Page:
A lot of people have been talking recently about the upcoming IEEE wireless standard 802.11ax. If you haven’t already heard about this next generation of wireless, several vendors such as Aruba and Cisco have already published detailed white papers to help you through the details. With the standard expected to be finalized sometime in 2019, there are still some unknowns about what will end up coming to market, but it looks to be promising.

Much like 802.11ac before it, 802.11ax will be rolled out in two waves. Exact feature-to-wave commitment hasn’t been locked in, but Aruba’s white paper gives a reasonable view at the time of its writing. At the very least, the 802.11ax standard is expected to give us reduced client power consumption, improved spectral efficiency and increased performance in dense environments. These enhancements are intriguing but there is still some uncertainty until the specification is “frozen.” That doesn’t mean that organizations need to sit on their heels until the new products are available; there are still some important factors to consider before even buying a single 802.11ax access point.

Power Requirements

One of the specifications of 802.11ax is to allow for 8×8 MU-MIMO radio capabilities. As we found with 802.11ac Wave 2 and 4×4, more radio chains typically dictate more power needed to the access point. We can assume at a minimum that these new 802.11ax access points will need PoE+ (802.at max. 30W) power to function. Depending on their needs some organizations may even consider future proofing to “4PPoE” (802.3bt max 60W) or Cisco’s proprietary Universal Power over Ethernet (UPoE). Now is a good time to take stock in your current PoE capabilities to determine if you are ready today or perhaps need some refreshing at your edge or inline power solutions.

Vendor Hardware and Code Requirements

It’s no surprise that with the increasing amount of capabilities and features being released that vendors also release new hardware and software platforms to keep up with the computing requirements. For instance, within the last 12 months both Cisco and Aruba have either sunset old hardware platforms, released access point models requiring a newer code base or both. For many organizations, moving to 802.11ax might not be as simple as just buying the latest in access points. Before rushing to build a budget for those new access points, it might be a good idea to take stock of where the rest of the wireless infrastructure stands and what upgrades may need to occur before (or even as a part of) the drive towards 802.11ax. Larger organizations may even need to come up with phased upgrade approaches to support longer lifecycle devices which may not be supported on newer code or hardware. Additionally, code and hardware upgrades can have a drag-along effect requiring additional components such as management software, location/analytics appliances and third-party integrated services among other things to be upgraded at the same time. Often, these additional items are not considered in a simple access point upgrade, so it’s worth the time to understand the dependencies in your infrastructure to avoid any surprises.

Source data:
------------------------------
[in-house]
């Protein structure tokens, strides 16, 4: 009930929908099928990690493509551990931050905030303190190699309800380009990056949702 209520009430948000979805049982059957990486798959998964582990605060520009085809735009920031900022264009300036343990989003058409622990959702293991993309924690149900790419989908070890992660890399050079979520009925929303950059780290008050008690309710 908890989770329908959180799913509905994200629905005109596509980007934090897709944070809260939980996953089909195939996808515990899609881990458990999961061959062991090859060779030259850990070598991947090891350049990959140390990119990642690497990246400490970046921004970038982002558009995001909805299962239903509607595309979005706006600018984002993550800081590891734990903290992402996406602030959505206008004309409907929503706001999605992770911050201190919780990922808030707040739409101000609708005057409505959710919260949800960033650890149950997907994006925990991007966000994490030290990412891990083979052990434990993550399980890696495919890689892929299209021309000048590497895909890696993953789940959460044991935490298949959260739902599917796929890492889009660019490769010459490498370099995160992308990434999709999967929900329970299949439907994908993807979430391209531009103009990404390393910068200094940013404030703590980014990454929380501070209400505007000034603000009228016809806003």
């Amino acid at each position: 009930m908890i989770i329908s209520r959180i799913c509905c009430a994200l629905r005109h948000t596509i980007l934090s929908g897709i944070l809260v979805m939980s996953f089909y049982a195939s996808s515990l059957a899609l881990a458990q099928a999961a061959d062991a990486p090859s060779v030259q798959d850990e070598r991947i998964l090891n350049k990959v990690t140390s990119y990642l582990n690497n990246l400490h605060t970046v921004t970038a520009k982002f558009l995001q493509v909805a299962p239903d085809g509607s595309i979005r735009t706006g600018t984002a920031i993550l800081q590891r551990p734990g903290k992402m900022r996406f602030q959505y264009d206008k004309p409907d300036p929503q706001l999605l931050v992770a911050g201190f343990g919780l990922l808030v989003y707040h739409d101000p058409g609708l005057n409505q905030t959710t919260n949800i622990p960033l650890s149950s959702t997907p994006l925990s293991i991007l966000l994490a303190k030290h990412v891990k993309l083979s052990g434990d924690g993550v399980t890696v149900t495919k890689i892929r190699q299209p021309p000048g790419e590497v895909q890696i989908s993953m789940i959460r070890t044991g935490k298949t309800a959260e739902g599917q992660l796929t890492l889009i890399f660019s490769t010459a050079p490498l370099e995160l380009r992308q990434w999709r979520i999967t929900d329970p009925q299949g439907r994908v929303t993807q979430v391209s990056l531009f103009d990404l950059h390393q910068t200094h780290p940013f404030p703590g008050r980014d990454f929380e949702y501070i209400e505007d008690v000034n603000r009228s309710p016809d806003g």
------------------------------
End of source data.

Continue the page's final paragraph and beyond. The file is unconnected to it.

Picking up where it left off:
Client Devices

Wireless experts everywhere know that the client device truly drives the performance (real or perceived) of the wireless network. Frequently, new wireless features end up partially implemented or even completely omitted due to legacy client devices lacking support. Very often, the network or wireless team knows this is a problem but the procurement or end-user support teams do not. As we are nearing the final standardization of 802.11ax, there will be more and more “draft” versions of chips hitting the market and grabbing the attention of those groups. This lends itself to be a fantastic time for the organization to discuss client lifecycle expectations, refresh needs and timelines. Developing device chipset standards is also extremely helpful in troubleshooting and driver management down the line. One of the huge benefits of 802.11ax is its backwards compatibility with the previous standards. If the organization can’t wait to refresh devices, there is solace in the fact that an 802.11ac Wave 2 client implemented today will still perform well on your 802.11ax access point in the future.

Many organizations are in the same boat right now asking “should I wait for 802.11ax?” Regardless of the desire to be either technologically conservative or on the bleeding edge, the aforementioned considerations will play an important part in any organization’s migration to 802.11ax.

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